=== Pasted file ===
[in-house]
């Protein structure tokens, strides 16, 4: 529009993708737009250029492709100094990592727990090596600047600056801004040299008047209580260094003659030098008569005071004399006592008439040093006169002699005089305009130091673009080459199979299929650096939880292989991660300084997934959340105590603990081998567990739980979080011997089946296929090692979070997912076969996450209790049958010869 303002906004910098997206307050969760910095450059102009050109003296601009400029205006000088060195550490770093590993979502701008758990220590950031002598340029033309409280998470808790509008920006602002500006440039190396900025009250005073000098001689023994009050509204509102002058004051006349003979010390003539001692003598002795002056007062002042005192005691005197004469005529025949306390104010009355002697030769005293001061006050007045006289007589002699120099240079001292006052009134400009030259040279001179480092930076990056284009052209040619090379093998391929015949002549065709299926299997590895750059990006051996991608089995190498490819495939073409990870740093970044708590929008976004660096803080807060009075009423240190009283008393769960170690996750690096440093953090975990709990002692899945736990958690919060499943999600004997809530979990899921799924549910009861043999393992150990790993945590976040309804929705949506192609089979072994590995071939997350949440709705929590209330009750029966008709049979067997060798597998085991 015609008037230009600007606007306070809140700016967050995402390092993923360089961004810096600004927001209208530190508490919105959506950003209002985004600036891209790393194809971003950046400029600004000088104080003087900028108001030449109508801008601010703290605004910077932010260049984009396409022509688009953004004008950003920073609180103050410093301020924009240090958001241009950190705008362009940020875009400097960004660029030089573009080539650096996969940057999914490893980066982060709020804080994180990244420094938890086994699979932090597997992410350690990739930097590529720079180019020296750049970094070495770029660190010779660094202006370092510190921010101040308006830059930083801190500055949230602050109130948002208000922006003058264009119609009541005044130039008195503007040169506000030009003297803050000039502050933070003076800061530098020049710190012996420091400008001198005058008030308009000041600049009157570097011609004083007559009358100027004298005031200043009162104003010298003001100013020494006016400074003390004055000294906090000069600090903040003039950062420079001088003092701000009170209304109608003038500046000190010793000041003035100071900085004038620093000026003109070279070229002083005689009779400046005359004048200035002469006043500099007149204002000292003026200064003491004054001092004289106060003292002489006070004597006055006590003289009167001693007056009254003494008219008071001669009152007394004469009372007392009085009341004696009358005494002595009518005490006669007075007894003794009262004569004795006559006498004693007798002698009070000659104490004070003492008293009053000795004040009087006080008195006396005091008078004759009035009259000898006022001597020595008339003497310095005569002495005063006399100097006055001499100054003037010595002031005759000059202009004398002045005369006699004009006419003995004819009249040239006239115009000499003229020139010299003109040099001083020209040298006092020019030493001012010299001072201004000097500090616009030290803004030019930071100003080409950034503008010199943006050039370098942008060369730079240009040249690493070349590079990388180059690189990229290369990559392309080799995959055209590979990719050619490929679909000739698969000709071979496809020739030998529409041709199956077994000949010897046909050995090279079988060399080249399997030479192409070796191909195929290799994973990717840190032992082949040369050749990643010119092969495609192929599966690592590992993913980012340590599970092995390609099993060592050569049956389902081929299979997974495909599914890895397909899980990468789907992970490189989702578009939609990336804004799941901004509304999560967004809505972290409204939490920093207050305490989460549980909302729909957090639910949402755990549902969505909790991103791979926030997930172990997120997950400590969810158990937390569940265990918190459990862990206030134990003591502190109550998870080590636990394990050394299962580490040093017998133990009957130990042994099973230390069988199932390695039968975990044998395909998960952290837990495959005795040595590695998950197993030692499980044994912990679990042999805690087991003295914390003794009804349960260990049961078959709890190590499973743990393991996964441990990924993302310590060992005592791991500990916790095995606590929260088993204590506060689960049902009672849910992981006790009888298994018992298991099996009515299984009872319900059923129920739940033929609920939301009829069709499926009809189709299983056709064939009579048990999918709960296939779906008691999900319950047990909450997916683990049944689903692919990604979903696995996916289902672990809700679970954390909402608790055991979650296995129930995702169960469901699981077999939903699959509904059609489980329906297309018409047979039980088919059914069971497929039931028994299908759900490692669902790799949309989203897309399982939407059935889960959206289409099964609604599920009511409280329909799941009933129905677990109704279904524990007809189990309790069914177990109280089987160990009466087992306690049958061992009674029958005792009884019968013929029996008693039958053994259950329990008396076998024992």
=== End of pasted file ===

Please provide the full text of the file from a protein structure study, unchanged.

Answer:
[in-house]
């Protein structure tokens, strides 16, 4: 529009993708737009250029492709100094990592727990090596600047600056801004040299008047209580260094003659030098008569005071004399006592008439040093006169002699005089305009130091673009080459199979299929650096939880292989991660300084997934959340105590603990081998567990739980979080011997089946296929090692979070997912076969996450209790049958010869 303002906004910098997206307050969760910095450059102009050109003296601009400029205006000088060195550490770093590993979502701008758990220590950031002598340029033309409280998470808790509008920006602002500006440039190396900025009250005073000098001689023994009050509204509102002058004051006349003979010390003539001692003598002795002056007062002042005192005691005197004469005529025949306390104010009355002697030769005293001061006050007045006289007589002699120099240079001292006052009134400009030259040279001179480092930076990056284009052209040619090379093998391929015949002549065709299926299997590895750059990006051996991608089995190498490819495939073409990870740093970044708590929008976004660096803080807060009075009423240190009283008393769960170690996750690096440093953090975990709990002692899945736990958690919060499943999600004997809530979990899921799924549910009861043999393992150990790993945590976040309804929705949506192609089979072994590995071939997350949440709705929590209330009750029966008709049979067997060798597998085991 015609008037230009600007606007306070809140700016967050995402390092993923360089961004810096600004927001209208530190508490919105959506950003209002985004600036891209790393194809971003950046400029600004000088104080003087900028108001030449109508801008601010703290605004910077932010260049984009396409022509688009953004004008950003920073609180103050410093301020924009240090958001241009950190705008362009940020875009400097960004660029030089573009080539650096996969940057999914490893980066982060709020804080994180990244420094938890086994699979932090597997992410350690990739930097590529720079180019020296750049970094070495770029660190010779660094202006370092510190921010101040308006830059930083801190500055949230602050109130948002208000922006003058264009119609009541005044130039008195503007040169506000030009003297803050000039502050933070003076800061530098020049710190012996420091400008001198005058008030308009000041600049009157570097011609004083007559009358100027004298005031200043009162104003010298003001100013020494006016400074003390004055000294906090000069600090903040003039950062420079001088003092701000009170209304109608003038500046000190010793000041003035100071900085004038620093000026003109070279070229002083005689009779400046005359004048200035002469006043500099007149204002000292003026200064003491004054001092004289106060003292002489006070004597006055006590003289009167001693007056009254003494008219008071001669009152007394004469009372007392009085009341004696009358005494002595009518005490006669007075007894003794009262004569004795006559006498004693007798002698009070000659104490004070003492008293009053000795004040009087006080008195006396005091008078004759009035009259000898006022001597020595008339003497310095005569002495005063006399100097006055001499100054003037010595002031005759000059202009004398002045005369006699004009006419003995004819009249040239006239115009000499003229020139010299003109040099001083020209040298006092020019030493001012010299001072201004000097500090616009030290803004030019930071100003080409950034503008010199943006050039370098942008060369730079240009040249690493070349590079990388180059690189990229290369990559392309080799995959055209590979990719050619490929679909000739698969000709071979496809020739030998529409041709199956077994000949010897046909050995090279079988060399080249399997030479192409070796191909195929290799994973990717840190032992082949040369050749990643010119092969495609192929599966690592590992993913980012340590599970092995390609099993060592050569049956389902081929299979997974495909599914890895397909899980990468789907992970490189989702578009939609990336804004799941901004509304999560967004809505972290409204939490920093207050305490989460549980909302729909957090639910949402755990549902969505909790991103791979926030997930172990997120997950400590969810158990937390569940265990918190459990862990206030134990003591502190109550998870080590636990394990050394299962580490040093017998133990009957130990042994099973230390069988199932390695039968975990044998395909998960952290837990495959005795040595590695998950197993030692499980044994912990679990042999805690087991003295914390003794009804349960260990049961078959709890190590499973743990393991996964441990990924993302310590060992005592791991500990916790095995606590929260088993204590506060689960049902009672849910992981006790009888298994018992298991099996009515299984009872319900059923129920739940033929609920939301009829069709499926009809189709299983056709064939009579048990999918709960296939779906008691999900319950047990909450997916683990049944689903692919990604979903696995996916289902672990809700679970954390909402608790055991979650296995129930995702169960469901699981077999939903699959509904059609489980329906297309018409047979039980088919059914069971497929039931028994299908759900490692669902790799949309989203897309399982939407059935889960959206289409099964609604599920009511409280329909799941009933129905677990109704279904524990007809189990309790069914177990109280089987160990009466087992306690049958061992009674029958005792009884019968013929029996008693039958053994259950329990008396076998024992």